Canadian vertical farm model could help fight food waste

Vertical Farm

Ontario-based Local Leaf Farms is fighting some of the industry’s biggest issues, one sustainably packaged romaine at a time. Its particular model seeks to provide fresher, more nutritious options while supporting locally grown produce.

Vertical farming can bring a fresher, more nutritious product that lasts longer in shelves for the retailers and at home for the consumer in a world of soaring global inflation

To bring its vision to life, Local Leaf Farms builds vertical farm facilities that are no more than 7,000 sq ft. but produce about 70,000 pounds of food a year. The model is designed to be able to take over existing industrial buildings, convert them into vertical farms and bring them online in five or six months. 

FreshFruitPortal.com spoke to Steve Jones, CEO & Chairman of the Board for Local Leaf Farms, about what a vertical farm can bring to the produce industry. Jones, a former investment banker, explained that his interest in vertical farming came with the discovery of the approach “checking so many important boxes for the world”.

“Vertical farming can bring a fresher, more nutritious product that lasts longer in shelves for the retailers and at home for the consumer in a world of soaring global inflation,” said the executive.

With surging grocery prices all over the world, vertical farming has the potential to help consumers get more for their purchase. At the same time, longer lasting produce can also aid in generating less food waste, which is another of the organization’s goals.

“Everything about our vertical farm corporation is to take sustainability to another level and how we tackle food waste is we grow to an individual store level demand,” said Jones. 

“We don’t grow one crop and sell it to a retailer who dumps it into the stores whether they need it or not. We take weekly orders from the individual stores, so we’re only delivering to them what they need.”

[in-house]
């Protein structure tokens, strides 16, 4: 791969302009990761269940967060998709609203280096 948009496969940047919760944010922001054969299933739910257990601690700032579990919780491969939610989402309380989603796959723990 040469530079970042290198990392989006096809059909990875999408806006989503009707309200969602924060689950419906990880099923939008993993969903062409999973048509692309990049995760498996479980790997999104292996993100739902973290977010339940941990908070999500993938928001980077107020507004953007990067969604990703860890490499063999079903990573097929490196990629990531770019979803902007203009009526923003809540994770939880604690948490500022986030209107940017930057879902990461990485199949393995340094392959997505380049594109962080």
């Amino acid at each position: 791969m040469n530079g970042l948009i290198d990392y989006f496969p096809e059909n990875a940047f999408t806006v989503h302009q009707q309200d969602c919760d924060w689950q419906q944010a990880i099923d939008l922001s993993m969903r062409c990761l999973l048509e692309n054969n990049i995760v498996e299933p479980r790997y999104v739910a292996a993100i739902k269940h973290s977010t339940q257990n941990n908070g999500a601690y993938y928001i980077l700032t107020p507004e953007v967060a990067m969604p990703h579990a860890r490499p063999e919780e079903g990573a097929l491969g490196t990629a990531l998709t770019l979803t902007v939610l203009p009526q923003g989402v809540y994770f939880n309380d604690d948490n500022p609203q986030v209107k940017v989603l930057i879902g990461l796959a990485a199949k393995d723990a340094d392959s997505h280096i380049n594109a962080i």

Today, after almost 40 years of history, vertical farming remains an increasingly popular approach that is surging in the financial markets. It is expected to hit $12 billion by 2025, growing at a global annual growth rate of 26%, according to Jones.

Staying local

One of the key points for the vertical model is to stay close to stores and distribution centers. Its facilities are never located more than 200 km away in radius from them, thus ensuring that the produce hits shelves no later than two days after harvesting.

With this, issues such as port congestion and strikes or rising input costs are no longer a concern. This is not random, as one of the organization’s main objectives is to deliver high quality produce, with an optimal nutritional value. 

“When (the produce) lands in a storage shelf, coming from California, Argentina, Mexico, it averages day 9 or 10. Every day that transpires after harvesting, it leeches out nutrients, it’s not as nutrient dense. Vertical farming allows, whether you’re in Japan or in Canada, to get products on shelves within 48 hours,” said Jones.

Local Leaf Farm’s products are distributed under the My Local Leaf brand, which includes pesticide and herbicide free non-GMO leafy greens and herbs. The produce is also packaged in 100% compostable cases.

My Local Leaf can be found at Sobeys and Food Land locations across Canada. Products are also available through eCommerce and can be delivered within an hour to both consumers and servers.

Original Article: https://www.freshfruitportal.com/news/2022/11/23/canadian-vertical-farming-model-could-help-fight-food-waste/

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